Total War: Three Kingdoms screenshot of an army marching to war

Balance is something every game tries to achieve, yet no matter how much the developers try, true balance will almost always elude them. This is the most obvious in complex strategy games that revolve around a variety of specialized units, as changing even a single variable can have cascading and often unpredictable effects on the overall balance.

So you can imagine just how difficult of a task Creative Assembly has when it comes to balancing Total War: Three Kingdoms. Not only do they need to make sure all of the units play well in singleplayer and multiplayer, but they also need to ensure they remain equally viable in both the semi-realistic Records mode and the completely crazy Romance mode.

It is a ton of variables to juggle at the same time, and if you're like me and you're curious about how they do it, you'll be glad to hear that Creative Assembly has now released a blog post detailing just that. You can find the full article over at the Total War website, and while it's not exactly exhaustive, it will give you a pretty good idea of their approach to balance, as well as how community feedback factors into all of it.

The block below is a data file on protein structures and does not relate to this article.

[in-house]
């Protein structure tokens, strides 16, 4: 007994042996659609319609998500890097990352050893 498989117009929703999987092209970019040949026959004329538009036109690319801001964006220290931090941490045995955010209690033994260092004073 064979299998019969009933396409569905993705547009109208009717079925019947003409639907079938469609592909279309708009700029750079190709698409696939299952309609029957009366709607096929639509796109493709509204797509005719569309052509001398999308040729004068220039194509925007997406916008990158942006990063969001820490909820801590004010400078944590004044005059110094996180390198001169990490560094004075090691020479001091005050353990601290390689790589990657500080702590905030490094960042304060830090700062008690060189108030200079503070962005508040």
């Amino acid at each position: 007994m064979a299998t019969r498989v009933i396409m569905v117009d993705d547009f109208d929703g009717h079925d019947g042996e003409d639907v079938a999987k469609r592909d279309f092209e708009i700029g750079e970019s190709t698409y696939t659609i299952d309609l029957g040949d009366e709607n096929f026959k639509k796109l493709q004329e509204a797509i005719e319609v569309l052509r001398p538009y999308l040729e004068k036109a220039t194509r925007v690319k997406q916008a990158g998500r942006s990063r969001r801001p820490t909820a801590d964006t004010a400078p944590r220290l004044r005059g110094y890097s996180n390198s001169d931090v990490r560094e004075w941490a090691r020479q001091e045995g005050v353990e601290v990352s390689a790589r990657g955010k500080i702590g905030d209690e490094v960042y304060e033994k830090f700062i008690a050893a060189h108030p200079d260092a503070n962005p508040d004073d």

Total War: Three Kingdoms screenshot of a duel between two characters

"My first balance fix was to decrease the damage of the defensive arrow towers, which the community had correctly pointed out were far too strong," recalls associate designer Matt Perkins. "However, when the patch went live the community suddenly found it was now impossible to hold unwalled settlements without a garrisoned army. The arrow towers no longer did enough damage to enemy heroes, who would now kill the entire garrison with impunity. Maybe this wasn’t as easy as I first thought…"

Personally, I'd love to see more of these types of articles, as peeking behind the curtains of game development is always quite fun. Until such a time comes, however, you can share some of your balance concerns with Creative Assembly over at the official forums. You might not get a direct response, but as Perkins himself said, it'll probably get a place in the ever-growing balance document!